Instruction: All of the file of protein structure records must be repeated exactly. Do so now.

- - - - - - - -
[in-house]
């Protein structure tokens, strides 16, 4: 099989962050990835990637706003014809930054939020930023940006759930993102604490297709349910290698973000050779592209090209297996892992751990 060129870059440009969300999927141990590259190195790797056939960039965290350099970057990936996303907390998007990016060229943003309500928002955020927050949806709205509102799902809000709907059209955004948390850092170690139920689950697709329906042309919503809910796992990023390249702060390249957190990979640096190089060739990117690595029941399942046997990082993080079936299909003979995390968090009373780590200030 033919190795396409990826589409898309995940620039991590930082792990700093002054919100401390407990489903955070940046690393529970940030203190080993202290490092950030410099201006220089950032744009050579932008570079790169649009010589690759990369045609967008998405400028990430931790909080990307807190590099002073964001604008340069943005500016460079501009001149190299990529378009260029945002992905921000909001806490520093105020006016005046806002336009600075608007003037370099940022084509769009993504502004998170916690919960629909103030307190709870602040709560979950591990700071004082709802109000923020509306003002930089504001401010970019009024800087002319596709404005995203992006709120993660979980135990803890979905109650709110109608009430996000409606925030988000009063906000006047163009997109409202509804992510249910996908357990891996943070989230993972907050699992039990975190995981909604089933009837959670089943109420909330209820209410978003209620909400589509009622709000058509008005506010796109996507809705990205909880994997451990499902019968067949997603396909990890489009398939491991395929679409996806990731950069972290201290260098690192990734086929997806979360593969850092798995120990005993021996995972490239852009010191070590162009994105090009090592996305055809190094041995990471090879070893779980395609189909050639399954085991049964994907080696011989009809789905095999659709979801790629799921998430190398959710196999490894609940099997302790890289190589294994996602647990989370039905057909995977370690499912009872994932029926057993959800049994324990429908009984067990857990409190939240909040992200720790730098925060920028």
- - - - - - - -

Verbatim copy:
[in-house]
């Protein structure tokens, strides 16, 4: 099989962050990835990637706003014809930054939020930023940006759930993102604490297709349910290698973000050779592209090209297996892992751990 060129870059440009969300999927141990590259190195790797056939960039965290350099970057990936996303907390998007990016060229943003309500928002955020927050949806709205509102799902809000709907059209955004948390850092170690139920689950697709329906042309919503809910796992990023390249702060390249957190990979640096190089060739990117690595029941399942046997990082993080079936299909003979995390968090009373780590200030 033919190795396409990826589409898309995940620039991590930082792990700093002054919100401390407990489903955070940046690393529970940030203190080993202290490092950030410099201006220089950032744009050579932008570079790169649009010589690759990369045609967008998405400028990430931790909080990307807190590099002073964001604008340069943005500016460079501009001149190299990529378009260029945002992905921000909001806490520093105020006016005046806002336009600075608007003037370099940022084509769009993504502004998170916690919960629909103030307190709870602040709560979950591990700071004082709802109000923020509306003002930089504001401010970019009024800087002319596709404005995203992006709120993660979980135990803890979905109650709110109608009430996000409606925030988000009063906000006047163009997109409202509804992510249910996908357990891996943070989230993972907050699992039990975190995981909604089933009837959670089943109420909330209820209410978003209620909400589509009622709000058509008005506010796109996507809705990205909880994997451990499902019968067949997603396909990890489009398939491991395929679409996806990731950069972290201290260098690192990734086929997806979360593969850092798995120990005993021996995972490239852009010191070590162009994105090009090592996305055809190094041995990471090879070893779980395609189909050639399954085991049964994907080696011989009809789905095999659709979801790629799921998430190398959710196999490894609940099997302790890289190589294994996602647990989370039905057909995977370690499912009872994932029926057993959800049994324990429908009984067990857990409190939240909040992200720790730098925060920028």